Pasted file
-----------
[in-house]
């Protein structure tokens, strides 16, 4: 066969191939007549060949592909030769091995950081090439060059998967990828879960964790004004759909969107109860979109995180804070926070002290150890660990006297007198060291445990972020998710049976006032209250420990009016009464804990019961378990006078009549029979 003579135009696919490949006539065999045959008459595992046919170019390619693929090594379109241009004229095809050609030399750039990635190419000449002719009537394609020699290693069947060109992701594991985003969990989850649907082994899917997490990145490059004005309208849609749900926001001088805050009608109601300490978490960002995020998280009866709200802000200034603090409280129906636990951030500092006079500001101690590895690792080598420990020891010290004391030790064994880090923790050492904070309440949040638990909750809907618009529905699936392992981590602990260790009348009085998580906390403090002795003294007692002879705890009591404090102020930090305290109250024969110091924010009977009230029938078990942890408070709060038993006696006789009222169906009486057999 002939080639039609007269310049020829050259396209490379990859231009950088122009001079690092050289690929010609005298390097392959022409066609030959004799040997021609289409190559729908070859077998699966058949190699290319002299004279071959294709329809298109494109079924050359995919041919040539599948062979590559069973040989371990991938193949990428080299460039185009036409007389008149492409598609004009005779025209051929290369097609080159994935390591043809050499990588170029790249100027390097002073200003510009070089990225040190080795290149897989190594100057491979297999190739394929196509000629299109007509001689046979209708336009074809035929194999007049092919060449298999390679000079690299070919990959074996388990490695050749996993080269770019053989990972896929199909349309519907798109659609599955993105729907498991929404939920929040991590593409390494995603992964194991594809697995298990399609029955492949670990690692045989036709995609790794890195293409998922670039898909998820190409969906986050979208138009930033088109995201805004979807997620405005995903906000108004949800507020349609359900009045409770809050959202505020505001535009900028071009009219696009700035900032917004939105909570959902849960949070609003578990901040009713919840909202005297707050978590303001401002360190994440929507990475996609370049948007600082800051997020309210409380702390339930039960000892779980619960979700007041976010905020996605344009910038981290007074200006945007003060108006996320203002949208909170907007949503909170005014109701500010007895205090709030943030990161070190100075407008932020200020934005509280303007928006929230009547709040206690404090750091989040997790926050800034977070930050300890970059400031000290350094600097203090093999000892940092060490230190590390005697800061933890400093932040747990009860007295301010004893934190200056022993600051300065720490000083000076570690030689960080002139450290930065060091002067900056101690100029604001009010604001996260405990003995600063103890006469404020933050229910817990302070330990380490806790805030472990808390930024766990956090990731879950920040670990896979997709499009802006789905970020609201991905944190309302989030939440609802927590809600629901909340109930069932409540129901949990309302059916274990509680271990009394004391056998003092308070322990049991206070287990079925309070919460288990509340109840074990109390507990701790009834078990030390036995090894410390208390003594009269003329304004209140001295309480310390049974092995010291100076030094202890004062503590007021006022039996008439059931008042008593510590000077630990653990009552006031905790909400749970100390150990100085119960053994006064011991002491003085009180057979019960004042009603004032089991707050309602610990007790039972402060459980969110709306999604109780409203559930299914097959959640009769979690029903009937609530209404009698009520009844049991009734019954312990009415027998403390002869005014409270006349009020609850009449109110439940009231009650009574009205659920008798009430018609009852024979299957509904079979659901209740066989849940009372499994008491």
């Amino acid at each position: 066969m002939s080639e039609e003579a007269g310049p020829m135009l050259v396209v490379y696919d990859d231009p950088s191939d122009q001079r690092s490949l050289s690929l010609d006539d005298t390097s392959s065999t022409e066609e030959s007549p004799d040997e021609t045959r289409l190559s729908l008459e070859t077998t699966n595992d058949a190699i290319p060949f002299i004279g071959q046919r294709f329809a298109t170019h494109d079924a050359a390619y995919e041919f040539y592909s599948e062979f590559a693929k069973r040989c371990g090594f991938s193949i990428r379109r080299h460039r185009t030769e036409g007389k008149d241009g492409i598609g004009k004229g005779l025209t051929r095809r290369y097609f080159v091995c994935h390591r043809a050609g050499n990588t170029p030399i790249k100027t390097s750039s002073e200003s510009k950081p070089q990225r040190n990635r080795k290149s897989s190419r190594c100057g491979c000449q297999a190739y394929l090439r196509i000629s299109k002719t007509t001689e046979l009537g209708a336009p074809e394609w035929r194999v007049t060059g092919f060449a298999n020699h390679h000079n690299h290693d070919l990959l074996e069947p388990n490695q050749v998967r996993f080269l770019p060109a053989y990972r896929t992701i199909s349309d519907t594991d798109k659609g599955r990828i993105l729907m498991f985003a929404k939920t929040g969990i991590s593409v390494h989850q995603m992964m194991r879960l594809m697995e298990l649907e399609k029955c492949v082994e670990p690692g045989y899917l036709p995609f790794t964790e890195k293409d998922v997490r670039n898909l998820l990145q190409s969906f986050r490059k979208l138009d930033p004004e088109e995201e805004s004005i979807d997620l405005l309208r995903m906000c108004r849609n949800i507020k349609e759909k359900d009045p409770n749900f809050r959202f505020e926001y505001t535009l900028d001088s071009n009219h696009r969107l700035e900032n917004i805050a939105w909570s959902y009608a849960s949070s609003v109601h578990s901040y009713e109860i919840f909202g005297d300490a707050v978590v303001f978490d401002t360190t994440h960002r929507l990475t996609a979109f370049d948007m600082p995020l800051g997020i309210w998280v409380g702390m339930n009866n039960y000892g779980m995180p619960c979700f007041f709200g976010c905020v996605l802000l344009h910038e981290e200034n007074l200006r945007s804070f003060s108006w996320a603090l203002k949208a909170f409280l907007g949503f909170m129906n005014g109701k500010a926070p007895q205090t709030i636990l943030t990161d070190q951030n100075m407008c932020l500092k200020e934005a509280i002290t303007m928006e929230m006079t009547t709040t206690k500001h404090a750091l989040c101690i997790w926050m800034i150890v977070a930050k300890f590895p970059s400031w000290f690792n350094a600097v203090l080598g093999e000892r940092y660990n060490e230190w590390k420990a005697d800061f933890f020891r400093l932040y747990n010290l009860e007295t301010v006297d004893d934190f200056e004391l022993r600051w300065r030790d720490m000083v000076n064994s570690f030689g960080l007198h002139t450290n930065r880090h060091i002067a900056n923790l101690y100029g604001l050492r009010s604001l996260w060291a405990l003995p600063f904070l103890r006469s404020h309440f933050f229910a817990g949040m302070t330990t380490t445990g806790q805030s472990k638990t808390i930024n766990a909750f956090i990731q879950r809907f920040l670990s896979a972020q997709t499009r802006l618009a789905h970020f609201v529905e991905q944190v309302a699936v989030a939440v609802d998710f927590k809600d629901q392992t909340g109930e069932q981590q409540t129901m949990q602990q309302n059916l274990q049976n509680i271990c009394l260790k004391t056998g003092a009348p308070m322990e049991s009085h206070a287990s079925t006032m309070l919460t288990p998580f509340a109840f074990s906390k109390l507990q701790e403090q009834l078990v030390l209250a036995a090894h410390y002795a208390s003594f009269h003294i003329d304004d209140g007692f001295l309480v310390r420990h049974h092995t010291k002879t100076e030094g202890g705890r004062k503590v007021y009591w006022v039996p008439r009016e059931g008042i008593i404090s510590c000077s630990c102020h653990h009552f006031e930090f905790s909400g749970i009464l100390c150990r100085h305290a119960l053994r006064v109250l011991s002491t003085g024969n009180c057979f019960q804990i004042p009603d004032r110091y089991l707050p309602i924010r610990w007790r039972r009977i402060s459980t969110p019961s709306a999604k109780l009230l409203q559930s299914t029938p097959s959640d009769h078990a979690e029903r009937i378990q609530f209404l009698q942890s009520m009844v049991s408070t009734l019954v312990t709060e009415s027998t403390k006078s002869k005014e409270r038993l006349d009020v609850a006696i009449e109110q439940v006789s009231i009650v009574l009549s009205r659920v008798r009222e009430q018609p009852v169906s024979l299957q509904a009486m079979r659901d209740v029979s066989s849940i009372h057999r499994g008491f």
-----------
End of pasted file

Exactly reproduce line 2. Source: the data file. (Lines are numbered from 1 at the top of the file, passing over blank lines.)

């Protein structure tokens, strides 16, 4: 066969191939007549060949592909030769091995950081090439060059998967990828879960964790004004759909969107109860979109995180804070926070002290150890660990006297007198060291445990972020998710049976006032209250420990009016009464804990019961378990006078009549029979 003579135009696919490949006539065999045959008459595992046919170019390619693929090594379109241009004229095809050609030399750039990635190419000449002719009537394609020699290693069947060109992701594991985003969990989850649907082994899917997490990145490059004005309208849609749900926001001088805050009608109601300490978490960002995020998280009866709200802000200034603090409280129906636990951030500092006079500001101690590895690792080598420990020891010290004391030790064994880090923790050492904070309440949040638990909750809907618009529905699936392992981590602990260790009348009085998580906390403090002795003294007692002879705890009591404090102020930090305290109250024969110091924010009977009230029938078990942890408070709060038993006696006789009222169906009486057999 002939080639039609007269310049020829050259396209490379990859231009950088122009001079690092050289690929010609005298390097392959022409066609030959004799040997021609289409190559729908070859077998699966058949190699290319002299004279071959294709329809298109494109079924050359995919041919040539599948062979590559069973040989371990991938193949990428080299460039185009036409007389008149492409598609004009005779025209051929290369097609080159994935390591043809050499990588170029790249100027390097002073200003510009070089990225040190080795290149897989190594100057491979297999190739394929196509000629299109007509001689046979209708336009074809035929194999007049092919060449298999390679000079690299070919990959074996388990490695050749996993080269770019053989990972896929199909349309519907798109659609599955993105729907498991929404939920929040991590593409390494995603992964194991594809697995298990399609029955492949670990690692045989036709995609790794890195293409998922670039898909998820190409969906986050979208138009930033088109995201805004979807997620405005995903906000108004949800507020349609359900009045409770809050959202505020505001535009900028071009009219696009700035900032917004939105909570959902849960949070609003578990901040009713919840909202005297707050978590303001401002360190994440929507990475996609370049948007600082800051997020309210409380702390339930039960000892779980619960979700007041976010905020996605344009910038981290007074200006945007003060108006996320203002949208909170907007949503909170005014109701500010007895205090709030943030990161070190100075407008932020200020934005509280303007928006929230009547709040206690404090750091989040997790926050800034977070930050300890970059400031000290350094600097203090093999000892940092060490230190590390005697800061933890400093932040747990009860007295301010004893934190200056022993600051300065720490000083000076570690030689960080002139450290930065060091002067900056101690100029604001009010604001996260405990003995600063103890006469404020933050229910817990302070330990380490806790805030472990808390930024766990956090990731879950920040670990896979997709499009802006789905970020609201991905944190309302989030939440609802927590809600629901909340109930069932409540129901949990309302059916274990509680271990009394004391056998003092308070322990049991206070287990079925309070919460288990509340109840074990109390507990701790009834078990030390036995090894410390208390003594009269003329304004209140001295309480310390049974092995010291100076030094202890004062503590007021006022039996008439059931008042008593510590000077630990653990009552006031905790909400749970100390150990100085119960053994006064011991002491003085009180057979019960004042009603004032089991707050309602610990007790039972402060459980969110709306999604109780409203559930299914097959959640009769979690029903009937609530209404009698009520009844049991009734019954312990009415027998403390002869005014409270006349009020609850009449109110439940009231009650009574009205659920008798009430018609009852024979299957509904079979659901209740066989849940009372499994008491």